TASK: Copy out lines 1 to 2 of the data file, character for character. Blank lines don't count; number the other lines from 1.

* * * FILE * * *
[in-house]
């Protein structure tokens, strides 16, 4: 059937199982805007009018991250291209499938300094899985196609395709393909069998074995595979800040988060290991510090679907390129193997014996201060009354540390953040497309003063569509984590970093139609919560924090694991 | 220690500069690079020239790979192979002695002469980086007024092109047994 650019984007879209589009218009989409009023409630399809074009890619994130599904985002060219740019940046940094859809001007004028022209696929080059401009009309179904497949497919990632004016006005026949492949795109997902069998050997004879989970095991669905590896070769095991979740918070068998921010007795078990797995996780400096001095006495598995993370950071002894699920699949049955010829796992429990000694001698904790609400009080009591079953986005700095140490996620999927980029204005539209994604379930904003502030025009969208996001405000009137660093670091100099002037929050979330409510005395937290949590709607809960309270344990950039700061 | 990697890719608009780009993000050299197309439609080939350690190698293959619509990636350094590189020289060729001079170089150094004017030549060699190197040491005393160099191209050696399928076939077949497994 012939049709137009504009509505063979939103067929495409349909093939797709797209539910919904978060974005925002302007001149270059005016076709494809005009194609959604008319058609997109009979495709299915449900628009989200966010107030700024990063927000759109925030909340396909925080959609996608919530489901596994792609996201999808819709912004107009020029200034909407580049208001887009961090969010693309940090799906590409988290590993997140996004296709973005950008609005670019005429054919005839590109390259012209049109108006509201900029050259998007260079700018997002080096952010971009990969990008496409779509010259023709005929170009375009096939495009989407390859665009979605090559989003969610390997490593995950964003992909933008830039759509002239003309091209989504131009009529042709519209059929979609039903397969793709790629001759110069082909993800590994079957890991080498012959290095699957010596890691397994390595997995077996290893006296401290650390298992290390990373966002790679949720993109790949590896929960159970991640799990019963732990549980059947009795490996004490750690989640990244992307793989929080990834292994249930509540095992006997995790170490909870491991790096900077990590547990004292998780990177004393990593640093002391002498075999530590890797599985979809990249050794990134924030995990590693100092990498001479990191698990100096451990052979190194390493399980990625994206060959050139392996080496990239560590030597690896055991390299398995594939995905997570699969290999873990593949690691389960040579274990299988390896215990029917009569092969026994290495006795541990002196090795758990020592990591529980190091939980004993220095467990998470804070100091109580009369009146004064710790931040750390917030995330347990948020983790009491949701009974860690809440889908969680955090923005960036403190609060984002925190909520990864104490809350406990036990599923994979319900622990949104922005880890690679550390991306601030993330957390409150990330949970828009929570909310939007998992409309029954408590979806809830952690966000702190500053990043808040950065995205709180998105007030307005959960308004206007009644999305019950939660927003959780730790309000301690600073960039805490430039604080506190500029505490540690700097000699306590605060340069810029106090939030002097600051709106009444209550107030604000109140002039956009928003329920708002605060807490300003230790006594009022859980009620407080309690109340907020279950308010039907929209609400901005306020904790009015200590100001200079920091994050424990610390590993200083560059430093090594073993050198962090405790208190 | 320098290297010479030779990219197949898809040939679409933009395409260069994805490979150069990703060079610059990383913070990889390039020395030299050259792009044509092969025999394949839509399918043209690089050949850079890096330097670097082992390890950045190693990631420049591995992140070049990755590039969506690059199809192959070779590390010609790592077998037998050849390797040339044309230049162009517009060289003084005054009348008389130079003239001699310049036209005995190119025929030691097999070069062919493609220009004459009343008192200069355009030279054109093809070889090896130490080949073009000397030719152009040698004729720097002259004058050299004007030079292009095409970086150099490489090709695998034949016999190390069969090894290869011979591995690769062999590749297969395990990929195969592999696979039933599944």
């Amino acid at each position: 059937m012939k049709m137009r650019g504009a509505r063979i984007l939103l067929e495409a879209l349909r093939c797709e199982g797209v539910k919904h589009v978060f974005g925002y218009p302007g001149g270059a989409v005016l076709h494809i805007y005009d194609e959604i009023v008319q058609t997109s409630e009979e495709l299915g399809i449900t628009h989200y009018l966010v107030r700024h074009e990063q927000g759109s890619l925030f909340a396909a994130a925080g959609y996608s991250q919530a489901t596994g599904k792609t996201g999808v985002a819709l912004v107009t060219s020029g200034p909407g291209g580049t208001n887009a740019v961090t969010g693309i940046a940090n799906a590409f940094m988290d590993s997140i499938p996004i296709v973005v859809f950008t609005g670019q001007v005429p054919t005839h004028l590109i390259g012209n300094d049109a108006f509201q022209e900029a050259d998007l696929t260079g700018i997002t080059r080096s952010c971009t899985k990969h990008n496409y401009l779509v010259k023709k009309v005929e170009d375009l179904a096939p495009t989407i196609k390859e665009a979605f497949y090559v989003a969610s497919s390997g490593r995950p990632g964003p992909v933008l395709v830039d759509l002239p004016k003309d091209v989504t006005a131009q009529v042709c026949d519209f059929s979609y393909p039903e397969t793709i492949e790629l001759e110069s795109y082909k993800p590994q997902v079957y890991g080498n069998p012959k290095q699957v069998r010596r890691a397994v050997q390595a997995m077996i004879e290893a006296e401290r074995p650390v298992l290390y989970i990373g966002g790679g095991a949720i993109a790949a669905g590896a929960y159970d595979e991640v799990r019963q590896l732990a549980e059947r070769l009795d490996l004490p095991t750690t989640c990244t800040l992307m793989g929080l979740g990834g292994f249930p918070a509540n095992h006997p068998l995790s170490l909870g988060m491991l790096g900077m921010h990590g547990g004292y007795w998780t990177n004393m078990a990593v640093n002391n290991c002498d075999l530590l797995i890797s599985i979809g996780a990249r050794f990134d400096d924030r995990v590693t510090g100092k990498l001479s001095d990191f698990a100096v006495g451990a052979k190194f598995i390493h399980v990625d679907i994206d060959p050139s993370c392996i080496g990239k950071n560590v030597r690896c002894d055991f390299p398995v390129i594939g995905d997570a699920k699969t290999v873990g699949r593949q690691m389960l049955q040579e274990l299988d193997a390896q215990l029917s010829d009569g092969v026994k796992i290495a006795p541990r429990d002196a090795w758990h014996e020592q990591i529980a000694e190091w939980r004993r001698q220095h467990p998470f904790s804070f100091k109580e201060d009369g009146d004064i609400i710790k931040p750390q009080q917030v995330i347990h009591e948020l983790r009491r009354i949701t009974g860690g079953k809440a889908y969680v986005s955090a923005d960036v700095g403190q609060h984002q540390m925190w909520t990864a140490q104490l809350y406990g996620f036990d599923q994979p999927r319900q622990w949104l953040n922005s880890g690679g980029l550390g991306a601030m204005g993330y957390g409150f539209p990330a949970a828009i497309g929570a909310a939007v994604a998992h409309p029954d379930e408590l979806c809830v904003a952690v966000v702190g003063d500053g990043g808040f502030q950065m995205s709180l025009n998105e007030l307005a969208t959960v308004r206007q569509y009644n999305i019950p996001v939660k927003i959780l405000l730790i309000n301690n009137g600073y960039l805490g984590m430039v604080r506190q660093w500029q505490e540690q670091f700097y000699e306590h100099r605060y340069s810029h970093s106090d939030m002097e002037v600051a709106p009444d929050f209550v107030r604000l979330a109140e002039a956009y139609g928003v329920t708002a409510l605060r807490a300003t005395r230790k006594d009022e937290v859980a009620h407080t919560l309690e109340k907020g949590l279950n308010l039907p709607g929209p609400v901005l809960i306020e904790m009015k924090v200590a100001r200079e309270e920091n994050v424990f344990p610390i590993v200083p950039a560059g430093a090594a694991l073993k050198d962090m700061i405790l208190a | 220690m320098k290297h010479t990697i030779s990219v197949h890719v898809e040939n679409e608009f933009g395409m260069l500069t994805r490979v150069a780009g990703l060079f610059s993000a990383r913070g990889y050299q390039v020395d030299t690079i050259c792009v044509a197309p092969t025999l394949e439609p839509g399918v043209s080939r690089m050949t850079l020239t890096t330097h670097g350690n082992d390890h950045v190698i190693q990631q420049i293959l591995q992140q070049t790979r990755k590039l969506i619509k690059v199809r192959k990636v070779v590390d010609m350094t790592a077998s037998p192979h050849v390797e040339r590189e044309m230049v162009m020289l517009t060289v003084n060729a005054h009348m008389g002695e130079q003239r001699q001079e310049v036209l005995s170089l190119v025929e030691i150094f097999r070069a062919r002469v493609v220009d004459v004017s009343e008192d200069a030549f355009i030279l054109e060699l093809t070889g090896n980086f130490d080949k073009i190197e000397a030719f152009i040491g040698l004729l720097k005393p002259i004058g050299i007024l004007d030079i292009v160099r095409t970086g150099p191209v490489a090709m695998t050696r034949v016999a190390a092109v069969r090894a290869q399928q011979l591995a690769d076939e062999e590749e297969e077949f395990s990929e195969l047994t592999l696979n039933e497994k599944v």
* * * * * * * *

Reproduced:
[in-house]
């Protein structure tokens, strides 16, 4: 059937199982805007009018991250291209499938300094899985196609395709393909069998074995595979800040988060290991510090679907390129193997014996201060009354540390953040497309003063569509984590970093139609919560924090694991 | 220690500069690079020239790979192979002695002469980086007024092109047994 650019984007879209589009218009989409009023409630399809074009890619994130599904985002060219740019940046940094859809001007004028022209696929080059401009009309179904497949497919990632004016006005026949492949795109997902069998050997004879989970095991669905590896070769095991979740918070068998921010007795078990797995996780400096001095006495598995993370950071002894699920699949049955010829796992429990000694001698904790609400009080009591079953986005700095140490996620999927980029204005539209994604379930904003502030025009969208996001405000009137660093670091100099002037929050979330409510005395937290949590709607809960309270344990950039700061 | 990697890719608009780009993000050299197309439609080939350690190698293959619509990636350094590189020289060729001079170089150094004017030549060699190197040491005393160099191209050696399928076939077949497994 012939049709137009504009509505063979939103067929495409349909093939797709797209539910919904978060974005925002302007001149270059005016076709494809005009194609959604008319058609997109009979495709299915449900628009989200966010107030700024990063927000759109925030909340396909925080959609996608919530489901596994792609996201999808819709912004107009020029200034909407580049208001887009961090969010693309940090799906590409988290590993997140996004296709973005950008609005670019005429054919005839590109390259012209049109108006509201900029050259998007260079700018997002080096952010971009990969990008496409779509010259023709005929170009375009096939495009989407390859665009979605090559989003969610390997490593995950964003992909933008830039759509002239003309091209989504131009009529042709519209059929979609039903397969793709790629001759110069082909993800590994079957890991080498012959290095699957010596890691397994390595997995077996290893006296401290650390298992290390990373966002790679949720993109790949590896929960159970991640799990019963732990549980059947009795490996004490750690989640990244992307793989929080990834292994249930509540095992006997995790170490909870491991790096900077990590547990004292998780990177004393990593640093002391002498075999530590890797599985979809990249050794990134924030995990590693100092990498001479990191698990100096451990052979190194390493399980990625994206060959050139392996080496990239560590030597690896055991390299398995594939995905997570699969290999873990593949690691389960040579274990299988390896215990029917009569092969026994290495006795541990002196090795758990020592990591529980190091939980004993220095467990998470804070100091109580009369009146004064710790931040750390917030995330347990948020983790009491949701009974860690809440889908969680955090923005960036403190609060984002925190909520990864104490809350406990036990599923994979319900622990949104922005880890690679550390991306601030993330957390409150990330949970828009929570909310939007998992409309029954408590979806809830952690966000702190500053990043808040950065995205709180998105007030307005959960308004206007009644999305019950939660927003959780730790309000301690600073960039805490430039604080506190500029505490540690700097000699306590605060340069810029106090939030002097600051709106009444209550107030604000109140002039956009928003329920708002605060807490300003230790006594009022859980009620407080309690109340907020279950308010039907929209609400901005306020904790009015200590100001200079920091994050424990610390590993200083560059430093090594073993050198962090405790208190 | 320098290297010479030779990219197949898809040939679409933009395409260069994805490979150069990703060079610059990383913070990889390039020395030299050259792009044509092969025999394949839509399918043209690089050949850079890096330097670097082992390890950045190693990631420049591995992140070049990755590039969506690059199809192959070779590390010609790592077998037998050849390797040339044309230049162009517009060289003084005054009348008389130079003239001699310049036209005995190119025929030691097999070069062919493609220009004459009343008192200069355009030279054109093809070889090896130490080949073009000397030719152009040698004729720097002259004058050299004007030079292009095409970086150099490489090709695998034949016999190390069969090894290869011979591995690769062999590749297969395990990929195969592999696979039933599944």